I’m not 17 anymore. These days, I struggle more with my own mortality than I do with feelings of alienation. But to this day, whenever I hear The Wall – especially “Comfortably Numb” or “Hey You” – I remember what it felt like. The same is true of The Death Gate Cycle, whose optimism spat in the face of the inconsequential power of the individual never entirely left me. I listen to music and read to be entertained, sure, but I also want to feel something powerful and to be inspired.

What novels or songs (concept album or otherwise) have changed your perspective or captured your exact feelings of the moment?

Terry Brooks’ “Imaginary Friends” Available For A Good Cause

From Terry Brooks website:

Most of you know that Shawn, our faithful Web Druid, has been battling a re-occurrence of cancer that surfaced some months back. Thankfully, he is well on the way to a full recovery thanks to chemotherapy treatments and doctor care. Less happily, the result of all this is a huge medical bill he has no hope of being able to pay back in the time frame the hospital has set.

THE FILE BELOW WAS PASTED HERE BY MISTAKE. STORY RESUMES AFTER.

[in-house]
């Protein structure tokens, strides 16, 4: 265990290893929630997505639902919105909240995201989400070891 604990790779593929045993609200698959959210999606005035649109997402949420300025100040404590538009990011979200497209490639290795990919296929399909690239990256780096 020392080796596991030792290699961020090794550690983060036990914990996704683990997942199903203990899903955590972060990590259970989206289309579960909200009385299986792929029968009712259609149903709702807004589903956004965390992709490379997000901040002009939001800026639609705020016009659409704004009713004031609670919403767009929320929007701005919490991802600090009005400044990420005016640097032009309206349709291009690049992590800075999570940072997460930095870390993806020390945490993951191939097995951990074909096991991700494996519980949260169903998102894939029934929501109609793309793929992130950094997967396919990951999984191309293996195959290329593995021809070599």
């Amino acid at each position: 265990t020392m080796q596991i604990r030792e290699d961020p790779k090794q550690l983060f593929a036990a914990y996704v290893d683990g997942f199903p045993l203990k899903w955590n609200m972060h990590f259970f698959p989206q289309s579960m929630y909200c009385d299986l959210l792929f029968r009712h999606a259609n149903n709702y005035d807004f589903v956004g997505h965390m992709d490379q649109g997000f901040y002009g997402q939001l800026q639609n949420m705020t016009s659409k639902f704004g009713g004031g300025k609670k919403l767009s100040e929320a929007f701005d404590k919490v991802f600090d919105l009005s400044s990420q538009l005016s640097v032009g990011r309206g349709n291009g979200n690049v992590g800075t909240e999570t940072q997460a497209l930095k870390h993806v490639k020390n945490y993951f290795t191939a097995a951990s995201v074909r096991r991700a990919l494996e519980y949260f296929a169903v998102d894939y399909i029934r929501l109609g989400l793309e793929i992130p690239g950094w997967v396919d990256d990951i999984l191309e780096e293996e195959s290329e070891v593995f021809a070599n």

Because we all love Shawn and value his friendship – no one more than me – we all want to do what we can to see him through this. So I am announcing effective today that I am giving Shawn the use of my short story IMAGINARY FRIENDS for an exclusive download for a period of 90 days. During this time, readers who have never read the story or would like to read it again and obtain an ebook copy in the process can do so. IMAGINARY FRIENDS was a story I wrote 20 years ago for Lester del Rey for inclusion in a coffee table book of stories by Del Rey authors called ONCE UPON A TIME. That book has been out of print for years, and the story has not been used since. The story is about a boy named Jack who discovers that he is dying of cancer. I won’t reveal any more except to tell you that this was the story which served as the jumping off point half-a-dozen years later for RUNNING WITH THE DEMON.